The added pressure of having to perform well took a toll on her mental well-being. However, with support from her loved ones, she was able to refocus on her training and personal growth as an athlete.

Breaking Records

Her hard work and determination paid off when she broke the national record for the women’s 100m event during the heats of the 2023 Australian Open.

On 2 April 2023, last Sunday, she finished the 100m race in just 11.49 seconds, beating the previous record set in 1974. That’s a total of 49 years that has passed, which is older than some of our parents! 

Fastest Woman in Singapore

But wait, there’s more. Shanti Pereira broke the national record again during the final of the women’s 200m event in the same weekend with a time of 22.89 seconds.

That’s a speed of 31.45kmh, which is faster than the speed limit on the expressway, and also technically makes her the fastest woman in Singapore.

No Stranger to Excellence

Despite being Googled more recently, Shanti Pereira has actually also represented Singapore in several other international competitions including the Commonwealth Games, Asian Athletics Championships, and Tokyo Olympics. 

17 years old at the time, Shanti Pereira timed 24.29 seconds at the July 2014 Commonwealth Games in Glasgow. After five years, Shanti then proceeded to come in at 11th position in the 2019 Asian Athletic Championships in Qatar, finishing the 100m race in 11.58 seconds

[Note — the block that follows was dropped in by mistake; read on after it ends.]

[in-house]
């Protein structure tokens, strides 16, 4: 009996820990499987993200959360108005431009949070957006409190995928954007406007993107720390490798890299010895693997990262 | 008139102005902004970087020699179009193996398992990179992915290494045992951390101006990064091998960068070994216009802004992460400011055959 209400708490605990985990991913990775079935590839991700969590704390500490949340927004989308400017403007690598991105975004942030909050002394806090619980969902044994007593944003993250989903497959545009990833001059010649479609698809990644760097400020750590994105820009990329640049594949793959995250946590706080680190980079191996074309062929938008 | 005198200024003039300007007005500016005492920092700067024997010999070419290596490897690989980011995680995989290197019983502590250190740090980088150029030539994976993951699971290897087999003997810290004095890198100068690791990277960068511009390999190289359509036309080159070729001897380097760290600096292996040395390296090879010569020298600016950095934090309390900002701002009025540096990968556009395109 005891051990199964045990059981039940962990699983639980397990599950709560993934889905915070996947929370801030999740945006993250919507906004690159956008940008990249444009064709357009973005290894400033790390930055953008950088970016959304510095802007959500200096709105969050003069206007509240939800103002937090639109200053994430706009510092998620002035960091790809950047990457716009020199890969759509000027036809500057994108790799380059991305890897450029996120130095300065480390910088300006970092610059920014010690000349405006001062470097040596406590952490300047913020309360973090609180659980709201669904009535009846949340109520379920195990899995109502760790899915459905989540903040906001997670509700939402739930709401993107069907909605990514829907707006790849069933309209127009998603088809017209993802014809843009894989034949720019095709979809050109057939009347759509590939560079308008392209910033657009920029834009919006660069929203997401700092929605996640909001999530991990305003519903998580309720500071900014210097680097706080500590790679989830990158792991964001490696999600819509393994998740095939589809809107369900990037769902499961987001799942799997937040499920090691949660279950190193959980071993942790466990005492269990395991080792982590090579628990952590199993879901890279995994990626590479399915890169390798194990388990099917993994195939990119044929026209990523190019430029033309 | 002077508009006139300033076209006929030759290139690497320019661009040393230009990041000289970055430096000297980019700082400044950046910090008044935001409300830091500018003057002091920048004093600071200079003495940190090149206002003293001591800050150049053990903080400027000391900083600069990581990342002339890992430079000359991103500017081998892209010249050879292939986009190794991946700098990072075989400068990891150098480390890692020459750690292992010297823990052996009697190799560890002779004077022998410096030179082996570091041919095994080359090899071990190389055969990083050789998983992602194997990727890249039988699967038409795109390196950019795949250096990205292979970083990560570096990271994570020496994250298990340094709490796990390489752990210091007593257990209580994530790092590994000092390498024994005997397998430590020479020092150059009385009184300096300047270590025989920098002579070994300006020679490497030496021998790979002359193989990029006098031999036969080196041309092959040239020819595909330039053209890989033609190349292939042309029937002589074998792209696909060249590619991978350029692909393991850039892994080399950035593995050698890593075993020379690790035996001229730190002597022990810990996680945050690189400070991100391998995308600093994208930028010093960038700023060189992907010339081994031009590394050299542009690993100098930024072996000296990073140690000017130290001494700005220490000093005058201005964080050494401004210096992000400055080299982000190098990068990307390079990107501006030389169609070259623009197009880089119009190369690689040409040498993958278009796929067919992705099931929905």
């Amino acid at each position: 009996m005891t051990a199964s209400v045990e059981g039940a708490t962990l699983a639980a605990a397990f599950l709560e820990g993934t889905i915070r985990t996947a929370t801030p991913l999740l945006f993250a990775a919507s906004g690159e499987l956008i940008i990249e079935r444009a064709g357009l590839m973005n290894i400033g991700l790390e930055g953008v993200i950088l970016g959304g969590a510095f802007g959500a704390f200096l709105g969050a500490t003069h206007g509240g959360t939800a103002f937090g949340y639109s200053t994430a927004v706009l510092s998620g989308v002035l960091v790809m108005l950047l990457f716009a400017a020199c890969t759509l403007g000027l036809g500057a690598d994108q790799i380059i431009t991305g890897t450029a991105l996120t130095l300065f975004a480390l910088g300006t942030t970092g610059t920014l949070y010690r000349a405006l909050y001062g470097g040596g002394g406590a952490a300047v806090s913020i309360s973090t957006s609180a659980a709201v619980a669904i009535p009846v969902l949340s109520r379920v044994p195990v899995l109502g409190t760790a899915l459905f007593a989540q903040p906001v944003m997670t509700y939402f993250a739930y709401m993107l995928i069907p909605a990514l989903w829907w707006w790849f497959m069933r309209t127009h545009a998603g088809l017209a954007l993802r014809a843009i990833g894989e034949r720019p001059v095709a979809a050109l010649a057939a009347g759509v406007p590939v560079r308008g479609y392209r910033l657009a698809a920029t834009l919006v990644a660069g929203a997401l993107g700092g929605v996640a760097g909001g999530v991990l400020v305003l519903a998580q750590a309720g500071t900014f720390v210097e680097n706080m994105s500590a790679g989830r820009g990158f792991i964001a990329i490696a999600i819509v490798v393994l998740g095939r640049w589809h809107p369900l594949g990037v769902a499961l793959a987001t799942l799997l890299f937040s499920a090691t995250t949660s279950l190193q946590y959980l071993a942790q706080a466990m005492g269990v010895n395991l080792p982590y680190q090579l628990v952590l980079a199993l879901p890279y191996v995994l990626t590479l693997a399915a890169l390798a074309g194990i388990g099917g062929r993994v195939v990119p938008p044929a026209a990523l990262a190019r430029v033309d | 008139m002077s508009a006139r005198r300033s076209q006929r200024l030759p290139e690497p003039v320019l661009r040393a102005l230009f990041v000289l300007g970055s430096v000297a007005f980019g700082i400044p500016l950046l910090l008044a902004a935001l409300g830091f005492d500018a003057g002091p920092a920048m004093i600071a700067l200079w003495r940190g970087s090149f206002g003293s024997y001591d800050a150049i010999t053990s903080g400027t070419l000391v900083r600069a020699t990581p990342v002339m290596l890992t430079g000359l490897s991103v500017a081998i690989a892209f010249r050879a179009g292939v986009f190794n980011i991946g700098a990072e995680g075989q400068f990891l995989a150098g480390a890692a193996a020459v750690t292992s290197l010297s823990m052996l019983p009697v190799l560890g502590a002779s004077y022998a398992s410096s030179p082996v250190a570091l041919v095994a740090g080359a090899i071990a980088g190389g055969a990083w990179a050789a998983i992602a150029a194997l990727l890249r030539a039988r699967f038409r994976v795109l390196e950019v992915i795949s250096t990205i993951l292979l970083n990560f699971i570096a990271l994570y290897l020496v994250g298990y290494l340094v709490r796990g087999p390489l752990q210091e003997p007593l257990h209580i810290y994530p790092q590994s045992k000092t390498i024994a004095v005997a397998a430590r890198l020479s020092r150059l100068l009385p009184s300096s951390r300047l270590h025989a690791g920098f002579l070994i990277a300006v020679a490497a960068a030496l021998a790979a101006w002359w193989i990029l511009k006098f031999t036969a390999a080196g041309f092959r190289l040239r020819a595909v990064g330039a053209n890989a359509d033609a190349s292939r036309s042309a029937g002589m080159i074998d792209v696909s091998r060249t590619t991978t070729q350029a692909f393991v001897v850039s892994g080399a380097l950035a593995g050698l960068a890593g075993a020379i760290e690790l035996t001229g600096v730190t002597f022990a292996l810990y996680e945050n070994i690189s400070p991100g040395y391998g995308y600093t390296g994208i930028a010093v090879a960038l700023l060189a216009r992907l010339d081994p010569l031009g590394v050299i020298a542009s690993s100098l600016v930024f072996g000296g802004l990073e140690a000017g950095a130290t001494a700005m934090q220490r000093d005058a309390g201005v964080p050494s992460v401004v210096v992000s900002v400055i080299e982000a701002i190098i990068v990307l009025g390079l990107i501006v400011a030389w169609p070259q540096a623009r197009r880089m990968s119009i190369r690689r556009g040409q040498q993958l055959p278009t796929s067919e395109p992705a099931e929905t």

This shows how much she has improved over the years to be able to produce the record-breaking results she stacked at the 2023 Australian Open Track and Field Championships.

Her debut at the 2020 Tokyo Olympics also marked a significant milestone for female Singaporean athletes.

Since the 1956 Melbourne Olympics where fellow athlete Mary Klass set a record of 12.6 seconds in the women’s 200m heats, no other Singaporean woman has qualified for the Olympic Games in the short-sprint distance events.

After a whopping 64 years, Shanti Pereira went on to compete in the women’s 200m heats at the 2020 Tokyo Olympics. With a personal season best of 23.96 seconds, she secured the sixth position in the heats. However, this record was still lower than her national record of 23.60 seconds, which she achieved while winning gold at the 2015 SEA games in Singapore. 

While the record at the Olympics may not have been her best historically, it’s safe to say that she did really well despite having not competed in a major race since the 2019 SEA games at the Philippines. 

Not a Full-Time Athlete

Despite her achievement, she’s actually not a full-time athlete.

Having always wanted to pursue a career in fashion, Shanti Pereira is now a fashion content creator at local content and media agency DC Creative. Discipline and time management are key for her as after a day of work, she would go straight into training.

Hopes to Be An Inspiration for Female Sprinters

Moving forward, Shanti Pereira hopes to be an inspiration to future sprinters and athletes, especially young girls who dream of achieving big things. She believes that people should be unafraid to pursue their goals, even if it may seem unconventional or daunting at first.

And also, you might want to be fast. Pun totally intended.